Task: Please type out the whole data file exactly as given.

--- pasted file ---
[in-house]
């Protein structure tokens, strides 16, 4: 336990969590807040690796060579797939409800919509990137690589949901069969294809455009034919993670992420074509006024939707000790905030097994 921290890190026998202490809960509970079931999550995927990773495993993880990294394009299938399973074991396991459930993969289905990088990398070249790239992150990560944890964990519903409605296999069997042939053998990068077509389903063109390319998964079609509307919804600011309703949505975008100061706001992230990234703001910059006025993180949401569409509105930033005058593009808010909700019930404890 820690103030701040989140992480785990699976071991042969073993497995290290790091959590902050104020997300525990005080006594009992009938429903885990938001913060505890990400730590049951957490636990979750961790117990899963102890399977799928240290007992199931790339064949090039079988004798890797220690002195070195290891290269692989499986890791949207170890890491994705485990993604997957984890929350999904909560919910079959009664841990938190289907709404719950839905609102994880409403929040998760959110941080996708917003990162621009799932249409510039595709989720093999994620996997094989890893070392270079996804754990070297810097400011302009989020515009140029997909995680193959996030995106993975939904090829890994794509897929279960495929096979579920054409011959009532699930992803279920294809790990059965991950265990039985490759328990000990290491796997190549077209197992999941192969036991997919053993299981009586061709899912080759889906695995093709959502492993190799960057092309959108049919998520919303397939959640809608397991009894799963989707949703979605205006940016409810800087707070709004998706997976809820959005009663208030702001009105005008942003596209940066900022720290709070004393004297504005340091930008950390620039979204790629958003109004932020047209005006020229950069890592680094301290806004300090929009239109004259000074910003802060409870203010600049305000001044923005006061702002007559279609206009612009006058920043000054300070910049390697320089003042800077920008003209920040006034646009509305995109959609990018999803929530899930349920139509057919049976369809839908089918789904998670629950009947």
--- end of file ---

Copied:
[in-house]
């Protein structure tokens, strides 16, 4: 336990969590807040690796060579797939409800919509990137690589949901069969294809455009034919993670992420074509006024939707000790905030097994 921290890190026998202490809960509970079931999550995927990773495993993880990294394009299938399973074991396991459930993969289905990088990398070249790239992150990560944890964990519903409605296999069997042939053998990068077509389903063109390319998964079609509307919804600011309703949505975008100061706001992230990234703001910059006025993180949401569409509105930033005058593009808010909700019930404890 820690103030701040989140992480785990699976071991042969073993497995290290790091959590902050104020997300525990005080006594009992009938429903885990938001913060505890990400730590049951957490636990979750961790117990899963102890399977799928240290007992199931790339064949090039079988004798890797220690002195070195290891290269692989499986890791949207170890890491994705485990993604997957984890929350999904909560919910079959009664841990938190289907709404719950839905609102994880409403929040998760959110941080996708917003990162621009799932249409510039595709989720093999994620996997094989890893070392270079996804754990070297810097400011302009989020515009140029997909995680193959996030995106993975939904090829890994794509897929279960495929096979579920054409011959009532699930992803279920294809790990059965991950265990039985490759328990000990290491796997190549077209197992999941192969036991997919053993299981009586061709899912080759889906695995093709959502492993190799960057092309959108049919998520919303397939959640809608397991009894799963989707949703979605205006940016409810800087707070709004998706997976809820959005009663208030702001009105005008942003596209940066900022720290709070004393004297504005340091930008950390620039979204790629958003109004932020047209005006020229950069890592680094301290806004300090929009239109004259000074910003802060409870203010600049305000001044923005006061702002007559279609206009612009006058920043000054300070910049390697320089003042800077920008003209920040006034646009509305995109959609990018999803929530899930349920139509057919049976369809839908089918789904998670629950009947």